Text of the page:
Expectations can create interesting narratives in sports. When a team is not expected to be great and they are, a narrative is built around them with how special a season has been. But when a team has the expectation of greatness, we can sometime overlook it in real time.
The 2022 Los Angeles Dodgers have put together one of the greatest regular seasons in MLB history, yet we often don’t even bat an eye because they have consistently been the best team in baseball for the past decade.
On Sunday, the Dodgers officially clinched the top overall record in the National League, securing home field advantage through at least the NLCS. They are nearly 60 games over .500 and are 21 games ahead of the second place San Diego Padres in the NL West.
The Dodgers have scored more runs than any team in baseball, while allowing less than any other team. This has led to a run differential of +322, which is nearly 100 runs better than the next closest team (the Yankees are at +227). Simply put, the Dodgers are head and shoulders better than every other team in baseball and it really isn’t even that close.
An Acquired Superstar Trio
If we look at some of the other best teams in baseball, a lot of their best players are homegrown talent. The Dodgers have an abundance of homegrown talent, but they also have acquired some of the game’s best superstars over the last few years, who have really drove winning this season.
Namely, we are talking about Mookie Betts, Trea Turner and Freddie Freeman.
Betts is in his third season with the Dodgers, but this is the first where he has been healthy and has looked like himself for a full 162. The 29-year-old former MVP has posted a 6.2 fWAR, leading the Dodgers with 35 home runs and 112 runs scored.
Freddie Freeman is the newest superstar addition to the Dodgers and he is having an MVP-caliber season with his new club. Another former MVP, Freeman is leading Major League Baseball with his .328 average and is currently tied with Francisco Lindor for the fifth-best fWAR at 6.8.
Meanwhile Trea Turner, who was acquired at last year’s trade deadline, is the best third-banana in the game, currently leading the team with 97 RBIs and 25 stolen bases. All three players were acquired from other clubs via trade or free agency and have formed one of the best trios this game has ever seen.
Sensational Starting Pitching
It isn’t easy to pitch to a sub-3.00 ERA, especially as a starting pitcher. This season, there have only been 26 pitchers across baseball that have pitched to an ERA below 3.00, who have accumulated at least 100 innings. The Dodgers have four of them in their starting rotation.
Clayton Kershaw and Julio Urias are a pair of homegrown lefties on opposite ends of their career. Urias is at his absolute apex when it comes to his prime, pitching himself into the Cy Young conversation with a sparkling 2.25 ERA, which is the best mark in the National League.
Kershaw is at the tail end of his prime, but remains extremely effective, pitching to a 2.42 ERA across 20 starts this season. The performance of these two southpaws was generally expected considering their track record, but what was not expected is for the third lefty in their rotation to pitch at the same level.
Tyler Anderson entered this season with a career 4.62 ERA. Among all pitchers in baseball who have thrown at least 600 innings since his debut in 2016, that is the seventh-worst ERA. Yet somehow Anderson has pitched to a 2.52 ERA across nearly 170 innings pitched this season, turning in the first All-Star campaign of his career.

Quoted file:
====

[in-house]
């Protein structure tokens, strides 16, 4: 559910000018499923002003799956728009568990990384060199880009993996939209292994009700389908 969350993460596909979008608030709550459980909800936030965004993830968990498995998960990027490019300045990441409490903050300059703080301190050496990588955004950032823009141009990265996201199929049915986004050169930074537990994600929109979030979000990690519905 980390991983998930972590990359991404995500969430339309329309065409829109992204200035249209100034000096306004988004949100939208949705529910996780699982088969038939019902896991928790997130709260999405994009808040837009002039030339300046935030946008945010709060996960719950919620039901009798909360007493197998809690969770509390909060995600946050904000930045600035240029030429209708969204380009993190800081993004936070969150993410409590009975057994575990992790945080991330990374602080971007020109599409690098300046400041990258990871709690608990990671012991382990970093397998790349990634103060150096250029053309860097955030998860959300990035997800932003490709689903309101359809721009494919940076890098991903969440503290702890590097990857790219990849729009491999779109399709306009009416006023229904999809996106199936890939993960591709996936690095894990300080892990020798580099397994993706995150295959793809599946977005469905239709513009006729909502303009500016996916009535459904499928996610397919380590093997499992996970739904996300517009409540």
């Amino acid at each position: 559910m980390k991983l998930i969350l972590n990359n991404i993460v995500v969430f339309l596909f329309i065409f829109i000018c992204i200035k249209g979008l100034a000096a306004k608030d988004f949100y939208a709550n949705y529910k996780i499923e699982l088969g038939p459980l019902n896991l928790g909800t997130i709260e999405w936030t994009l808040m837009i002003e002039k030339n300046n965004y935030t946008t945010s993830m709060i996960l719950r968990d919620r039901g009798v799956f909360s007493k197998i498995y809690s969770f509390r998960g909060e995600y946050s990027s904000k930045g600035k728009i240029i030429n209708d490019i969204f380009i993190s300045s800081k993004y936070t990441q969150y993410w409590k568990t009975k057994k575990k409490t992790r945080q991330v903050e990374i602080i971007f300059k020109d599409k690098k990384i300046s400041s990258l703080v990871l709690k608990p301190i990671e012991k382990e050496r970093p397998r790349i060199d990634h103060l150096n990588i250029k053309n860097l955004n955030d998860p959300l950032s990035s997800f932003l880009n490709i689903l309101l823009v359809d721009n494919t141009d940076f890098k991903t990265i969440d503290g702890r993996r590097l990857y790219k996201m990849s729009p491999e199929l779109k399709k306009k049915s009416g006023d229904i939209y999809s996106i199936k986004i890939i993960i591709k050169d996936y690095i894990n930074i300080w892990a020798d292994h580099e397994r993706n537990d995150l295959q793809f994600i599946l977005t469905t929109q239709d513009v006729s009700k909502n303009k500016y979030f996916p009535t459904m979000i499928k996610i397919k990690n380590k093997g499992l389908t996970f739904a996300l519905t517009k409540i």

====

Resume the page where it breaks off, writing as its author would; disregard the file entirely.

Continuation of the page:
Tony Gonsolin is the last member of this starting rotation who has pitched to a sub-3.00 ERA in over 100 innings pitched and if not for injuries, he might be giving Urias a run for his money in the race for the ERA title as he currently sports a 2.10 ERA.
Andrew Heaney (3.06 ERA) and Mitch White (3.70 ERA) have taken effective turns in the rotation this year as well, which leads us to really the most incredible stat in regards to this electric Dodgers rotation. Among starters who have taken the ball at least 10 times for L.A. this season, Walker Buehler had the worst ERA at 4.02.
Post-June Rampage on the League
As incredible as this Los Angles Dodgers team is, they did not look like it during the month of June. In 26 games played, the Dodgers were only two games over .500, going 14-12 with a run differential of just +15. The down-month lit a fire under this sleeping giant and they have responded in resounding fashion ever since.
In July, the Dodgers added more than 150 points to their June winning percentage, taking 21 of the 26 games they played. That success carried over into August, where they went 22-6, all but clinching up everything before we even got into the final month of the season.
The Dodgers clinched their division two weeks ago, needing just 141 games to claim the top spot in the NL West. This set a franchise record for the fastest they have ever clinched the division since moving from Brooklyn to Los Angeles in 1958.
Since the Dodgers struggles in June, they have gone on to win 59 of their last 78 games. That is a .756 winning percentage, which would put them on pace to win 122 games over a full season. Their run differential over that span of +191 has them beating other teams by over two runs on average.
There have only been six teams in MLB history that have won over 110 games in a season and the Dodgers are four wins away from making that seven. If not for their one bad month, the Dodgers likely would have challenged the record set by the 1906 Cubs and 2001 Mariners for having the most regular season wins in MLB history at 116.
The Dodgers have reached the point where the regular season is rather insignificant. It is World Series or bust every year and this season is no different. Still, the success that they have had in the regular season should not go overlooked entirely, as this is still one of the best years any team has ever put forth ahead of.